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Acquitted cop shooter behind bars again
Bailey Groves
Bailey Carlton Groves Jr.

For retired Turlock Police Sgt. Dan Gray justice has been served up too late and light for his liking.

Twelve years ago Gray was swept into the nightmarish situation of staring up at a gun barrel with a known criminal at the other end.

Gray walked away from the encounter with a gunshot injury to his right arm and his shooter, while Bailey Carlton Groves Jr. walked out of a courtroom two years later a free man.

“He was not someone who should be out,” Gray said. “He’s a violent man who has always been on the wrong end of the law. It was just a matter of time before he hurt someone else.”

Gray’s prediction rang true a little more than a decade later, when Groves would once again be facing a charge in a Stanislaus County courtroom of attempted murder of a peace officer. But this time the story would have a new ending.


Officer down

Groves spent his burgeoning adult years building up his rap sheet. By the time he was 30 years old he was no stranger to the police blotter and had racked up arrests for a variety of misdemeanors and felonies. When officers were tasked with picking him up on an outstanding warrant on Oct. 1, 2001, it didn’t take much investigative work to track him to the Almond Tree Inn on Glenwood Avenue in Turlock.

Knowing the police were coming to take him in, Groves — as he later testified — shot a syringe full of methamphetamine into his arm and tucked an unregistered 9 millimeter handgun into the waistband of his pants.

The officers at the scene had good reason to suspect Groves was armed and sent in Gray, the shift supervisor, to keep the situation from reaching a violent end.

Gray’s task of taking Groves in got off to a good start. He had the armed Groves calm and engaged in conversation. When Groves asked him for a cigarette, Gray thought the incident had turned a corner and that Groves would soon be in custody. It was right about that time that a gunshot shattered the parlay and a bullet pierced Gray’s forearm.

In the tumult of what followed, Gray’s Taser was fired and struck one of the officers responding to the gunfire and Groves dropped his gun and surrendered.

During the trial the prosecution would say Groves had every intention of leaving Gray dead on that motel floor and he would have succeeded if not for bad aim.

Groves’ defense attorney claimed the shooting was an accident sparked by Gray’s sudden movement.

Groves was charged with attempted murder of a peace officer, and, given the evidence against him, a guilty verdict seemed like a foregone conclusion, which is why it was such a shock to Gray and other law enforcement when the jury returned a verdict of not guilty.

To prove attempted murder a prosecutor has to prove intent and in the end the jury just didn’t believe Groves intended to kill Gray that day.

In Gray’s mind there has never been any doubt about Groves’ intent. When word came last year that Groves was once again headed to trial for shooting at a Turlock Police officer, it was greeted with an air of expectation from Gray.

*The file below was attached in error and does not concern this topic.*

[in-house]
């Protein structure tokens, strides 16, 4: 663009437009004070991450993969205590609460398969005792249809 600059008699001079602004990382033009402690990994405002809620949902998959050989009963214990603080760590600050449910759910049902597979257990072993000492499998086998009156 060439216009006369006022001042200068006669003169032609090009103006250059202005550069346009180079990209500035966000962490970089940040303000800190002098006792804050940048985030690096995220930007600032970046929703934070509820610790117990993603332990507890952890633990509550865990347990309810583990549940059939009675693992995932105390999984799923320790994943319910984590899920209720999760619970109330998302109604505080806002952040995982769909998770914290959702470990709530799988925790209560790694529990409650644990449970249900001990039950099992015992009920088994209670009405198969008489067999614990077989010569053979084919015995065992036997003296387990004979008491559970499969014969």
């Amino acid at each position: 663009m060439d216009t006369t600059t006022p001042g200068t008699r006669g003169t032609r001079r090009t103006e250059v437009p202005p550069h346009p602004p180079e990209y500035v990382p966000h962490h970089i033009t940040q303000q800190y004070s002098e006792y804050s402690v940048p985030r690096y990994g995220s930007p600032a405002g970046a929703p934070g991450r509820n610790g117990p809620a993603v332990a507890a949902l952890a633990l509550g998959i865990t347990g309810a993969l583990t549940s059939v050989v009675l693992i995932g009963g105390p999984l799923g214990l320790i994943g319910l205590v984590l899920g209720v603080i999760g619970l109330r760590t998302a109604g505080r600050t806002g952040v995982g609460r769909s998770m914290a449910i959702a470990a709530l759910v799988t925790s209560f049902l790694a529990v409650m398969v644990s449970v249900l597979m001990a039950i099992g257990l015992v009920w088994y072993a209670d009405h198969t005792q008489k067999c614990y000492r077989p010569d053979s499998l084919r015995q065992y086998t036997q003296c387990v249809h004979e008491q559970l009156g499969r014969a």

“I knew it was just a matter of time,” Gray said. “If he was willing to shoot once, he’d be willing to shoot again.”


A second shooting

It was the early morning hours of May 4, 2012, and a Turlock Police officer spotted a vehicle being driven with the headlights off. The officer attempted to pull the vehicle over, but the driver , later identified as Groves, sped off instead.

The pursuit hit speeds of more than 80 mph and traversed through Turlock and north Merced county for 30 minutes before Groves crashed the car in a Snelling field.

During the pursuit Groves pulled out a firearm and fired multiple rounds at the officer trailing after him. None of the rounds struck the officer, but one did leave a load of buckshot into the shoulder of Groves’ back passenger.

Groves’ two other passengers were injured in the rollover crash. He left them all behind as he tried to continue his flight from law enforcement on foot. His attempt to elude arrest came to an end a few hours later when he was found hiding in the field.

Once again facing an attempted murder of a peace officer charge, Groves was ready to take his chances again with a jury. That is until the Stanislaus County District Attorney’s office secured the three passengers as witnesses against Groves.

“When he saw we had them as witnesses, he decided to take the plea deal,” said Deputy District Attorney Wendell Emerson, who prosecuted the recent case against Groves. The plea deal was finalized in the last two weeks.

Groves, 43, pled guilty to assault on a peace officer with a firearm with an enhancement for being a felon in possession of a firearm. He was sentenced to 18 years in prison with credit limitations, meaning he will have to serve most of his sentence.

For Gray, who still bears the scar from his encounter with Groves, 18 years doesn’t seem adequate.

“It’s not enough time,” Gray said. “Is he going to get a third chance down the road? It’s like he’s doing life on the installment plan.”